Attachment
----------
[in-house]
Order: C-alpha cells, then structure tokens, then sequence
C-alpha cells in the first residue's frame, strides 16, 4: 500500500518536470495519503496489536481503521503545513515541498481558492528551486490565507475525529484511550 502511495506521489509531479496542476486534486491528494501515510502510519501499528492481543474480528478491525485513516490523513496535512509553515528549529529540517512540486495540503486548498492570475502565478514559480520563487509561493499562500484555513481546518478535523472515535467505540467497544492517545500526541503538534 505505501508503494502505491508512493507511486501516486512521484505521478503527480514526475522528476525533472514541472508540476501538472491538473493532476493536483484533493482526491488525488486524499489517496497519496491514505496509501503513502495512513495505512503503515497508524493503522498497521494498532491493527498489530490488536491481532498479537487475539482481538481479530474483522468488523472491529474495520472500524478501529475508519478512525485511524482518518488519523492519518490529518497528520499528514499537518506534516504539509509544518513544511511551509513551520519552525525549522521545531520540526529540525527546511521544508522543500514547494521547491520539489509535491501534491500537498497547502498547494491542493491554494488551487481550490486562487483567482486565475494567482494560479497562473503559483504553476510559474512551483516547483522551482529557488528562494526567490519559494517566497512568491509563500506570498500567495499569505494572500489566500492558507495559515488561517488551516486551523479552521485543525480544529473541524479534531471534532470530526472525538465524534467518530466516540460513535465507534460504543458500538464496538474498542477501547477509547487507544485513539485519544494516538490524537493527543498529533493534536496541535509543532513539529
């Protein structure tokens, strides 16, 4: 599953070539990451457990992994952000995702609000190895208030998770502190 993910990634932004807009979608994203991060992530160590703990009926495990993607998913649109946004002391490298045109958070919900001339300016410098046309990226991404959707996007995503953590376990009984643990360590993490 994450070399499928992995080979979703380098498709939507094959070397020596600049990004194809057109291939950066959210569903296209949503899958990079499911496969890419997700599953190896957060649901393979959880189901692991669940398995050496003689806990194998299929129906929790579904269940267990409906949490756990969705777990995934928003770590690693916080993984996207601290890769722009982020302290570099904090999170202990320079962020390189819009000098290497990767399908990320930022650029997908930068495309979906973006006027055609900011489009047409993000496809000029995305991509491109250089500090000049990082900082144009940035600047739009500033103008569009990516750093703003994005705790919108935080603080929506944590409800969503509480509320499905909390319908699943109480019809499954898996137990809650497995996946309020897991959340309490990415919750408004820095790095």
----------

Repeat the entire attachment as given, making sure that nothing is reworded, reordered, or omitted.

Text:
[in-house]
Order: C-alpha cells, then structure tokens, then sequence
C-alpha cells in the first residue's frame, strides 16, 4: 500500500518536470495519503496489536481503521503545513515541498481558492528551486490565507475525529484511550 502511495506521489509531479496542476486534486491528494501515510502510519501499528492481543474480528478491525485513516490523513496535512509553515528549529529540517512540486495540503486548498492570475502565478514559480520563487509561493499562500484555513481546518478535523472515535467505540467497544492517545500526541503538534 505505501508503494502505491508512493507511486501516486512521484505521478503527480514526475522528476525533472514541472508540476501538472491538473493532476493536483484533493482526491488525488486524499489517496497519496491514505496509501503513502495512513495505512503503515497508524493503522498497521494498532491493527498489530490488536491481532498479537487475539482481538481479530474483522468488523472491529474495520472500524478501529475508519478512525485511524482518518488519523492519518490529518497528520499528514499537518506534516504539509509544518513544511511551509513551520519552525525549522521545531520540526529540525527546511521544508522543500514547494521547491520539489509535491501534491500537498497547502498547494491542493491554494488551487481550490486562487483567482486565475494567482494560479497562473503559483504553476510559474512551483516547483522551482529557488528562494526567490519559494517566497512568491509563500506570498500567495499569505494572500489566500492558507495559515488561517488551516486551523479552521485543525480544529473541524479534531471534532470530526472525538465524534467518530466516540460513535465507534460504543458500538464496538474498542477501547477509547487507544485513539485519544494516538490524537493527543498529533493534536496541535509543532513539529
């Protein structure tokens, strides 16, 4: 599953070539990451457990992994952000995702609000190895208030998770502190 993910990634932004807009979608994203991060992530160590703990009926495990993607998913649109946004002391490298045109958070919900001339300016410098046309990226991404959707996007995503953590376990009984643990360590993490 994450070399499928992995080979979703380098498709939507094959070397020596600049990004194809057109291939950066959210569903296209949503899958990079499911496969890419997700599953190896957060649901393979959880189901692991669940398995050496003689806990194998299929129906929790579904269940267990409906949490756990969705777990995934928003770590690693916080993984996207601290890769722009982020302290570099904090999170202990320079962020390189819009000098290497990767399908990320930022650029997908930068495309979906973006006027055609900011489009047409993000496809000029995305991509491109250089500090000049990082900082144009940035600047739009500033103008569009990516750093703003994005705790919108935080603080929506944590409800969503509480509320499905909390319908699943109480019809499954898996137990809650497995996946309020897991959340309490990415919750408004820095790095």